In order to tighten the relationship with the users the news industry must make it easy for them to participate. They have to be open and invite them.

We need to be ‘provider of tools’. This means promoting open standards and interoperability, which will allow a diverse set of consumer-creators to combine disparate types of content.

The news industry should encounter the public in the production process since public contributions will enhance it. It will make better stories and make the coverage more complete because more knowledge is involved.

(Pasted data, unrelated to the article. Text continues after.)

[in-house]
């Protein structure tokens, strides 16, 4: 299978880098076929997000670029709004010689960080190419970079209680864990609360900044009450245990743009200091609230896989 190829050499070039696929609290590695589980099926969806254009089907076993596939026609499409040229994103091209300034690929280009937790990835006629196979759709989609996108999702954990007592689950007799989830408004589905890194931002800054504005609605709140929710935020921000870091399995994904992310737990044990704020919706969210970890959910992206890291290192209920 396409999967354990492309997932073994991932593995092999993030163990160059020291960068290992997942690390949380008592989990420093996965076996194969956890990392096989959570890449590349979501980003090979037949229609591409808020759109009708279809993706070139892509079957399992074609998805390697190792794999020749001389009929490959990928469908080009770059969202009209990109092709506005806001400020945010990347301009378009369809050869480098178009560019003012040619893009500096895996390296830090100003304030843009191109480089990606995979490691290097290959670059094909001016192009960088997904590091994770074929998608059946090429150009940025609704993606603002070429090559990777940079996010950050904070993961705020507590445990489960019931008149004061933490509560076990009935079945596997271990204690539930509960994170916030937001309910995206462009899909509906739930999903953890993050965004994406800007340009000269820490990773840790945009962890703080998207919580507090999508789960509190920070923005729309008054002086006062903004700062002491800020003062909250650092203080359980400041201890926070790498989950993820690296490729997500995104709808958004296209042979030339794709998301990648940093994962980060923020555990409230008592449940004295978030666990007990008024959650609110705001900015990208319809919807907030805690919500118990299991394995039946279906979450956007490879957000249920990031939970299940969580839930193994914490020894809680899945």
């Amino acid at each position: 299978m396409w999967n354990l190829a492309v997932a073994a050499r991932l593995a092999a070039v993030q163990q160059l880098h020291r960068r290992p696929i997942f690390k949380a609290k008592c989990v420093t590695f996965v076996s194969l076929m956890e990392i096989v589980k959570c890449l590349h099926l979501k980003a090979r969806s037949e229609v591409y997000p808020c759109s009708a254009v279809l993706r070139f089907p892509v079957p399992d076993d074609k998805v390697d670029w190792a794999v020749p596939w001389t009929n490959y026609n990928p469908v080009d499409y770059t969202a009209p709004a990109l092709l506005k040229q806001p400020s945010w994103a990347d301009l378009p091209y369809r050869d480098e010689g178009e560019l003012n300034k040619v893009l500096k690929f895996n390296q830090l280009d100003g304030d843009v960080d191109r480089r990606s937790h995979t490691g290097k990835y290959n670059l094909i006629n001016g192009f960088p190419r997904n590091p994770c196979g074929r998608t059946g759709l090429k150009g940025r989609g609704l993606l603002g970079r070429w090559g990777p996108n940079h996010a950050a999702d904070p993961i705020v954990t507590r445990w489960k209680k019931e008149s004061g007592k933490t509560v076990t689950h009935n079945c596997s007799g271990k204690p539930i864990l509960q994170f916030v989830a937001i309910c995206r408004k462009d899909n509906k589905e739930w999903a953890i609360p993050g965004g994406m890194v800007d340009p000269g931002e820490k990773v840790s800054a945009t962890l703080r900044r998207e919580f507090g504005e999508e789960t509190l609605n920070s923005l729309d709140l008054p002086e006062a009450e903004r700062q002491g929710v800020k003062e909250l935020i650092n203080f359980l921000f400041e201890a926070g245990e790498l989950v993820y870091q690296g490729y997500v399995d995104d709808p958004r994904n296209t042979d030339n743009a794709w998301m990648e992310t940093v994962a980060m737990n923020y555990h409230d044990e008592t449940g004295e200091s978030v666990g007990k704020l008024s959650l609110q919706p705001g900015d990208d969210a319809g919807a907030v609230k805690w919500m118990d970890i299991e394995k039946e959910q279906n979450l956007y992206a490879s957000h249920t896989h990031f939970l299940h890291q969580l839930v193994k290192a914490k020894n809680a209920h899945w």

Embrace the citizen journalist. Journalists are more general, while readers are specialist on all kind of topics. You better use them. Look for the atom scientists, preachers, education scholars, chefs, econometrists, conductors in your own network and embrace them firmly; these are your best sources (Van Exter).

News providers will always need to perform the traditional job of letting people know what is happening, but they have the opportunity to do more. It ought to be possible to integrate professional journalism with the insights of amateur contributors in a valuable way for our audiences, as we at Reuters have begun to do. The future will be about mixing and matching the voices that deliver the most valueable – be they professional or ‘amateur’. There is no doubt that our business will be stronger if we employ a more collective and open-minded approach to content.